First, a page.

There are a lot of good reasons to improve your credit score. It can help you secure an apartment, qualify for a mortgage or car loan, and pay less for home and car insurance. I can also help you negotiate better rates and terms on financed purchases. It may even let you access more valuable rewards and perks that often come with credit cards that are targeted to people with excellent credit.
For the first year of the pandemic, some low-income households in the U.S. actually saw credit scores rise. This may have been due to several things. There was an influx of pandemic relief cash authorized by Congress.
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Also, many people had lower expenses thanks to the sudden stop of commuting and business closings that kept folks at home. However, increasing fears of a recession may yet undo some of those gains. And if you’ve been laid off, as so many in the tech sector have been, those financial stressors can do further damage to your score.
If you’re not happy with your credit score, or simply want to try to improve it, first make sure you understand the basics of credit reporting and credit scores. Then take a look at the following 15 strategies to help you reap the benefits of a higher score.
1. Pay your bills on time
While credit scores are determined by company-specific formulas that take into consideration a number of factors, late payments can really hurt your score. So while it won’t give you an immediate boost, and it’s probably not the most exciting strategy on our list, paying your credit card and loan bills on time every month is the single most powerful thing you can do to help you repair a damaged credit score.
Payment delinquencies of 30 days or more may significantly lower your score. This is especially true if there are several such late payments on your credit report. Late payments will also likely result in additional fees and raised interest rates. That means it will cost you more to keep using that credit and may reduce the amount of cash you’ll have on hand to pay down balances.
2. Keep your credit utilization low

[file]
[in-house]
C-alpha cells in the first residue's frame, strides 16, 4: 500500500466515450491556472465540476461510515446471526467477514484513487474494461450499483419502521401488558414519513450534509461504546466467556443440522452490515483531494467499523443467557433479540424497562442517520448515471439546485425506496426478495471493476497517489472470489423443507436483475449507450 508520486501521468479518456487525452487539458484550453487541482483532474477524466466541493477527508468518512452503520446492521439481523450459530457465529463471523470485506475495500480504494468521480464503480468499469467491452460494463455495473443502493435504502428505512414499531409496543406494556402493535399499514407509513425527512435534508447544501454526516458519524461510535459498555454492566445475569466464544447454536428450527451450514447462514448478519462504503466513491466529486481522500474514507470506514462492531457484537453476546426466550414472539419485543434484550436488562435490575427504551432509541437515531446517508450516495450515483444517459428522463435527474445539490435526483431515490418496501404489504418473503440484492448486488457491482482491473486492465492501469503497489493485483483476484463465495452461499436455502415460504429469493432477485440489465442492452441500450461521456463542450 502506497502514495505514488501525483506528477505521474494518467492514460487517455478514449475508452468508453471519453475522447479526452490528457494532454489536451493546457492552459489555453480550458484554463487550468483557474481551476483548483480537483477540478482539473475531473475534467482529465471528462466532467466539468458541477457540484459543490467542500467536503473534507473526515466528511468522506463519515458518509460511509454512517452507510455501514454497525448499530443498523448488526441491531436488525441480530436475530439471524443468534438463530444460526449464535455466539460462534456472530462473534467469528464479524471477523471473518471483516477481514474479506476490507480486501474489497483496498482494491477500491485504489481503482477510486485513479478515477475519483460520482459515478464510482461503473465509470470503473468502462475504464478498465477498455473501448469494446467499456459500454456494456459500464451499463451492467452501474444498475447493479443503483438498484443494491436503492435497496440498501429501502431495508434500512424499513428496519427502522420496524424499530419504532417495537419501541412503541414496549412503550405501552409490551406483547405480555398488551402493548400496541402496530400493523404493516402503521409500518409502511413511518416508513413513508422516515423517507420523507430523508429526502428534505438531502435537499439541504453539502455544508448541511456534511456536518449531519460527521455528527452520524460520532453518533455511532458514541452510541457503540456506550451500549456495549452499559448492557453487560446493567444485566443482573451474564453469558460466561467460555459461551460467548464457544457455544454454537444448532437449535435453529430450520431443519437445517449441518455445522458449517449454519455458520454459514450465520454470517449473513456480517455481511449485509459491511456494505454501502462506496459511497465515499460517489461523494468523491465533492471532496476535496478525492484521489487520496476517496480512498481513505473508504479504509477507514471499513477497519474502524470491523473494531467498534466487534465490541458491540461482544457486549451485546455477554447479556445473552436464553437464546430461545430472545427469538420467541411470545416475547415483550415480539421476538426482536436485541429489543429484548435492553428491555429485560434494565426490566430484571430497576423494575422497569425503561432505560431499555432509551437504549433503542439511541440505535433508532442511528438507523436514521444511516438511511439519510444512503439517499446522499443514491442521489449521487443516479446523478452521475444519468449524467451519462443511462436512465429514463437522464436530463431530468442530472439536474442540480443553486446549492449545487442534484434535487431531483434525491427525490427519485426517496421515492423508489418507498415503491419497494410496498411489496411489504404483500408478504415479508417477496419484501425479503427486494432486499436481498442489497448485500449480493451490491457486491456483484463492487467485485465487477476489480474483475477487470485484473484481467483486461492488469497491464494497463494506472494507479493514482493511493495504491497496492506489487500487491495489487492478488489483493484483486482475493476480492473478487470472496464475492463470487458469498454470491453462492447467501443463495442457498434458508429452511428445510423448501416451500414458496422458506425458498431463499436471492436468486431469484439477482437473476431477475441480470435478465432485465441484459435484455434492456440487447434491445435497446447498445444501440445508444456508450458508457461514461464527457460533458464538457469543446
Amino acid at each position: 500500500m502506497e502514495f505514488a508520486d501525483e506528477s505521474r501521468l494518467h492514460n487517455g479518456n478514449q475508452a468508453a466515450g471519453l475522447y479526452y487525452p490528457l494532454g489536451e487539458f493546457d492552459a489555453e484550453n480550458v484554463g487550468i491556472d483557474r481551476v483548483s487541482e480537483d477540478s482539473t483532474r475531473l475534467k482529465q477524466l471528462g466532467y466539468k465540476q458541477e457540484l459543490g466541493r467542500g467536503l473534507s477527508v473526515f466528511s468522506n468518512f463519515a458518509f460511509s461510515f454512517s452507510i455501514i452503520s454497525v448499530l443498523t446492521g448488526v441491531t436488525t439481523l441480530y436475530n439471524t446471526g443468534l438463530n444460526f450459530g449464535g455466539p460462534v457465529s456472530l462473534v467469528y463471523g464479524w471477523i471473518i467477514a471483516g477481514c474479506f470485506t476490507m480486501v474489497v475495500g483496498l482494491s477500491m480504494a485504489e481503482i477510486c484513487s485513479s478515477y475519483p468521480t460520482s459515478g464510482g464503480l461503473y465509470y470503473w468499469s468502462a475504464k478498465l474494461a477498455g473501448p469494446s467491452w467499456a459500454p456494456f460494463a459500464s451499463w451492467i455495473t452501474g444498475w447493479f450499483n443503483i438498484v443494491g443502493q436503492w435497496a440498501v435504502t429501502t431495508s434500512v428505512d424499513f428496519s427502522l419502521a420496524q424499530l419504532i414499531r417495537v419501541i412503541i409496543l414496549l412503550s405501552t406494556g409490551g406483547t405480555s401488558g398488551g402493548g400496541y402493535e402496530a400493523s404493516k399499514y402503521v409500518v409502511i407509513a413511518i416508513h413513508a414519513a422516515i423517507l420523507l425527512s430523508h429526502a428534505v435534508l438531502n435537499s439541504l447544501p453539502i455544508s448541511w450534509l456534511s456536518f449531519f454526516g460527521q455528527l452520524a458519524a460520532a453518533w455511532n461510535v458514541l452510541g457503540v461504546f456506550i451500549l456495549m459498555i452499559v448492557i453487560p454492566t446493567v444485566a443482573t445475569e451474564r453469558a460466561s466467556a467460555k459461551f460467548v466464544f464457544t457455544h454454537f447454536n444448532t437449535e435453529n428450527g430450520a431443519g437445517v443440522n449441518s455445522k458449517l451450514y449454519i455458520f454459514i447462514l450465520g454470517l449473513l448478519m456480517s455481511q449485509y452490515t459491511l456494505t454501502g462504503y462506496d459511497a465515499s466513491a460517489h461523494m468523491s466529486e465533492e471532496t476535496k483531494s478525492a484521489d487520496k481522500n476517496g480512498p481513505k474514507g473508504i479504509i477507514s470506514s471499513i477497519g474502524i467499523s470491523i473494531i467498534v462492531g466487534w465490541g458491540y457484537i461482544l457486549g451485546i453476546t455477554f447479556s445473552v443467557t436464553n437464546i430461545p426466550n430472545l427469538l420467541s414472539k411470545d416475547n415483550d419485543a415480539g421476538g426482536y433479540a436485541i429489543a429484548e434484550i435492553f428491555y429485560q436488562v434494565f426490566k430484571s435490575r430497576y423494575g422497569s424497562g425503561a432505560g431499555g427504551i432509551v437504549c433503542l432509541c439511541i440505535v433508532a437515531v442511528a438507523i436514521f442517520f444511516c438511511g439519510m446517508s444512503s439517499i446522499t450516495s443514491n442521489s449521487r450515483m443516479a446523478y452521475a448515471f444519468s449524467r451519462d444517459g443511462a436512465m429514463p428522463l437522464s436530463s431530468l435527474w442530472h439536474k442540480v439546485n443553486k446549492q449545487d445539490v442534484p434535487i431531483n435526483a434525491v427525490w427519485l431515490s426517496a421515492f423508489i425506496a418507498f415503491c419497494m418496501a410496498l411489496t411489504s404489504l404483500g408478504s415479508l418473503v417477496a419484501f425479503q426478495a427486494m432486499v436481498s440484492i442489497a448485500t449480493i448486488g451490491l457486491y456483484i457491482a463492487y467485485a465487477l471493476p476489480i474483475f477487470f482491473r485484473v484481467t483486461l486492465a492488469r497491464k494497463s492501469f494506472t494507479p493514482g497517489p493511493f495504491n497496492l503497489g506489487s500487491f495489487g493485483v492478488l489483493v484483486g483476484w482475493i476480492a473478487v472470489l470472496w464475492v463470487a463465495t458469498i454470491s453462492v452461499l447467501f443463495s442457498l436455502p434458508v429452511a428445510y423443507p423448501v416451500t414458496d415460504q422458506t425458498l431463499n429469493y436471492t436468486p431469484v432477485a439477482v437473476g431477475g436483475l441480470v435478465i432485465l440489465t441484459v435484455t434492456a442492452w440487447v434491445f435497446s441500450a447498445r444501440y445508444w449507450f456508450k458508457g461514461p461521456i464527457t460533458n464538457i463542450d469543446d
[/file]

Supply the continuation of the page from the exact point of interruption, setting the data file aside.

Credit utilization is the ratio of credit that you use at any given time to the amount of your total credit limit. For example, if you have a combined total credit limit of $10,000 and you’re carrying total balances owed of $5,000, you have a 50% credit utilization rate.
In other words, you’re using exactly half of the credit that was made available to you. While there’s no bright-line rule here, most experts generally recommend that you keep your credit utilization rate below 30% if you want to improve your credit score.
3. Don’t apply for too much new credit at once
It’s important to shop around for the best deal when you’re about to make a major financed purchase. However, you can actually do some damage to your credit score if you apply for too many new accounts at the same time. More than a few new credit inquiries on your account in a short span of time can constitute a red flag to lenders who may be concerned that you’re a risky borrower.
Note that this only applies to so-called hard inquiries, or actual applications, which can imply uncertain financial circumstances to lenders. Hard inquiries are more significant if you don’t have a lengthy credit history or if you only have a few accounts total. Soft inquiries, which generally include prequalified offers you might receive, will not result in an adverse impact on your score.
4. Dispute errors on your credit report
Credit reporting bureaus and scoring companies aren’t infallible—they often make mistakes. If you aren’t already in the habit of regularly reviewing your credit score and credit reports from all three of the major reporting bureaus (that’s Experian, TransUnion, and Equifax), start doing it now.
In the U.S., you have the right to request a free copy of your credit report from each of those companies once a year. Start by visiting AnnualCreditReport.com or call 1-877-322-8228.
Next, review your reports carefully for any errors. If you note any discrepancies—such as accounts listed as still due that you paid off, or payments erroneously marked as delinquent—take steps to dispute those errors as soon as possible.
5. Consider a credit repair service
Legitimate, consumer-oriented credit repair services may help you identify and resolve negative items and errors on your credit reports. However, this is an area that can be rife with fraud, so it’s vital to do your own research, look at independent user reviews, and get personal recommendations from friends or colleagues where possible.
To choose a service or company that’s reputable and transparent, avoid companies that:
- Engage in high-pressure sales tactics
- Request that you pay fees up front
- Promise to get rid of factual negative items from your credit report (that’s not possible)
- Only offers to do what you can do yourself (i.e., review your credit report, dispute errors)
- Urge you to avoid contacting the credit bureaus
6. Use a secured credit card
A secured credit card is one where you make a security deposit in some amount (usually $200 or more). The amount of your deposit then becomes your credit limit. You’ll make purchases on the card just as you would with any other credit card, up to the amount of your limit, then pay those off each month.
If you fail to pay the amount due, the credit card company can access your deposit to satisfy the debt, because the deposit secures their extension of credit to you. It eliminates their risk and is thus an attractive option for borrowers trying to rebuild their credit and raise their scores.
7. Pay off high-interest debt